The most popular telescope design used for CCD imaging is the Schmidt-Cassegrain. This design offers a lot of versatility for both imaging and viewing. This fact as well as their portability and moderate price make them very popular instruments. However, many CCD imagers graduate to telescopes which are more specialized for specific types of imaging. Below are a few of the most popular telescope designs for advanced CCD imaging.
For wide-field imaging it is hard to beat this design. Many refractors tend to have short focal lengths and fairly fast focal ratios, making them ideal for CCD imaging of large objects. However, only apochromatic refractors are really suited for high-resolution CCD imaging. Refractors which suffer from chromatic aberration will produce star images which are likely to be unacceptable to the advanced imager. Apochromatic refractors use special designs and advanced-technology optical components to reduce chromatic aberration. These telescopes are well-suited to CCD imaging.
Above: A CCD image taken with a 6″ apochromatic refractor
A variety of manufacturers offer apo refractors. Some of the most well-respected names in the industry are Astro-Physics, Takahashi and TeleVue. Other high-quality manufacturers include Stellarvue, TEC, TMB, Vixen, and William Optics. The most common sizes range from 70mm to 100mm in aperture. The most obvious reason for the popularity of this size range is that apo refractors are very expensive, often costing $1000 an inch or more. But another reason is that these scopes are often used for wide-field imaging and the shorter focal length of these smaller instruments is ideal for that purpose. Small refractors perfectly compliment a larger, long-focal-length instrument that is used for narrow-field imaging.
Most modern apo refractors have fairly fast focal ratios–typically f/5 to f/7–making them well suited for CCD imaging. Also, focal reducers are usually available as an accessory, allowing speeds at fast as f/4 to be easily achieved.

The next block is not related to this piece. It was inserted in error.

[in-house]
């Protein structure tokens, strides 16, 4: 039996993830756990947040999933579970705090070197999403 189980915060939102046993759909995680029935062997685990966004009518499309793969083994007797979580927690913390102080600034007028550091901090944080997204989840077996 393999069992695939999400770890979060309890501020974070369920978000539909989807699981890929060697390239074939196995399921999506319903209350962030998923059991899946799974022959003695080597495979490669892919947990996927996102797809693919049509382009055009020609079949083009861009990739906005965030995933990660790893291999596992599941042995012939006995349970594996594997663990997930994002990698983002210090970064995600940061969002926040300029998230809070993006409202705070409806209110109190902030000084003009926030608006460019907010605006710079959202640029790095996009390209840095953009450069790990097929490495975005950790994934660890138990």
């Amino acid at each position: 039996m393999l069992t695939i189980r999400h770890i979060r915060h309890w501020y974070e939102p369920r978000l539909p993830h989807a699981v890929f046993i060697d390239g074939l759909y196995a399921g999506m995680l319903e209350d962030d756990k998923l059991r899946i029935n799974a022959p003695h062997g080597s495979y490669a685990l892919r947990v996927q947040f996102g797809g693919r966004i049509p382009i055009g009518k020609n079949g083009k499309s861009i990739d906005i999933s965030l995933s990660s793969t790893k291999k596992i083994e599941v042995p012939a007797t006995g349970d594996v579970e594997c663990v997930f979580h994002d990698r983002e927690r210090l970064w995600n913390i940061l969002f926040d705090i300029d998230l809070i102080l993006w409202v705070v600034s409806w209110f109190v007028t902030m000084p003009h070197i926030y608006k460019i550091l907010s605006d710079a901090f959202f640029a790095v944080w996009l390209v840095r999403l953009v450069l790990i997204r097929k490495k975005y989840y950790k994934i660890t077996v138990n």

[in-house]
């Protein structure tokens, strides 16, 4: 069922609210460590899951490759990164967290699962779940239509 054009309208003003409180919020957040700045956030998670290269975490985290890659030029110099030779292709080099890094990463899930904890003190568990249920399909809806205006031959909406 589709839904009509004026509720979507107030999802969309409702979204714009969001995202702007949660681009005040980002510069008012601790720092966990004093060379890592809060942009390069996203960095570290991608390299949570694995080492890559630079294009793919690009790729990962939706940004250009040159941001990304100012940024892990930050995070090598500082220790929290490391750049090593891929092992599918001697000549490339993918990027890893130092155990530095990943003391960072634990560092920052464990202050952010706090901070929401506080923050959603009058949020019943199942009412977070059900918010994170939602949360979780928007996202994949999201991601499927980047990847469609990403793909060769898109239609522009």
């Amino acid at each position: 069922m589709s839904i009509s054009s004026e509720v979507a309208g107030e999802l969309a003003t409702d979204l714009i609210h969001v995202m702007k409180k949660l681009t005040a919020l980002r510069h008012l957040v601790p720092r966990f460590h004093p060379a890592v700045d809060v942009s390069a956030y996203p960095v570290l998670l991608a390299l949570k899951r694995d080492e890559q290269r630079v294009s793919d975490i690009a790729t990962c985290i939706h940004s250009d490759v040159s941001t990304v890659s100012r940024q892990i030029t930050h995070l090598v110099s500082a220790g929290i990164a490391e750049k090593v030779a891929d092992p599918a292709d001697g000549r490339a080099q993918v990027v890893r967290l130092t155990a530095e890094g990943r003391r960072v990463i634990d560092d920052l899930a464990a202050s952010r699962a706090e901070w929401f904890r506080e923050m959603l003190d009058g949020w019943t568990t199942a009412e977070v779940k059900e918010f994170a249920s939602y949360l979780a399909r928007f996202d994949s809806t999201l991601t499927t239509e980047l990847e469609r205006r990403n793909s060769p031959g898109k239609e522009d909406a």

While the best refractors will likely always be very expensive, several manufacturers have started producing inexpensive apo refractors that produce surprisingly good images, especially considering their price (less than $1000). While not in the same league as the more expensive refractors in terms of optical and mechanical quality, these new less expensive telescopes are becoming popular choices for imagers who want a smaller second scope to compliment their SCT.
This design has become very popular lately for high-resolution CCD imaging. Many of the best images now being taken by amateur astronomers are done using this design, and the images rival those taken by professional instruments. For capturing detailed images of smaller objects such as galaxies, this design is ideal.
The Ritchey-Chrétien (RC) is similar to the common Schmidt-Cassegrain in layout except that it does not require a corrector lens. SCTs use spherical mirrors which are inexpensive to manufacture but suffer from spherical aberration. By using a corrector lens this aberration is reduced. However, commercial SCTs still suffer from off-axis aberrations such as coma that degrade the image, as well as slight chromatic aberration induced by the corrector lens. The RC, on the other hand, uses aspherical mirrors — specifically, hyperboloid shaped — to eliminate both spherical aberration and coma. And since there is no corrector lens, there is no chromatic aberration either. The only remaining aberration is off-axis astigmatism, which is considered a minor aberration by most imagers. Almost all modern professional telescopes, including the Hubble Space Telescope, are Ritchey-Chrétiens.
RCs also suffer from field-curvature (as do almost all Cassegrain-style scopes, including SCTs), which limits how large a CCD camera can be successfully used on them without additional corrective optics. An RC with a field corrector which eliminates field curvature and astigmatism can yield exquisite images over a very large-format CCD camera.
Above: A CCD image taken with a 12.5″ Ritchey-Chrétien telescope
Again the drawback to the RC design is that the aspherical mirrors are much more difficult to make than the spherical mirrors of an SCT, therefore the cost is considerably higher, again around $1000 an inch or more. However, for the advanced imager who wants the best quality in a high-resolution system, the RC is one of the best choices.
Like the apochromatic refractors, less expensive variations on the RC are becoming available. Meade has begun producing a line of “Advanced Ritchey-Chrétien” telescopes which are actually modified Schmidt-Cassegrains. They do eliminate the off-axis coma associated with standard SCTs and the astigmatism inherent in RCs, but they are not true Ritcheys. They do provide a benefit to imagers who want an improvement over an SCT without the cost of an RC.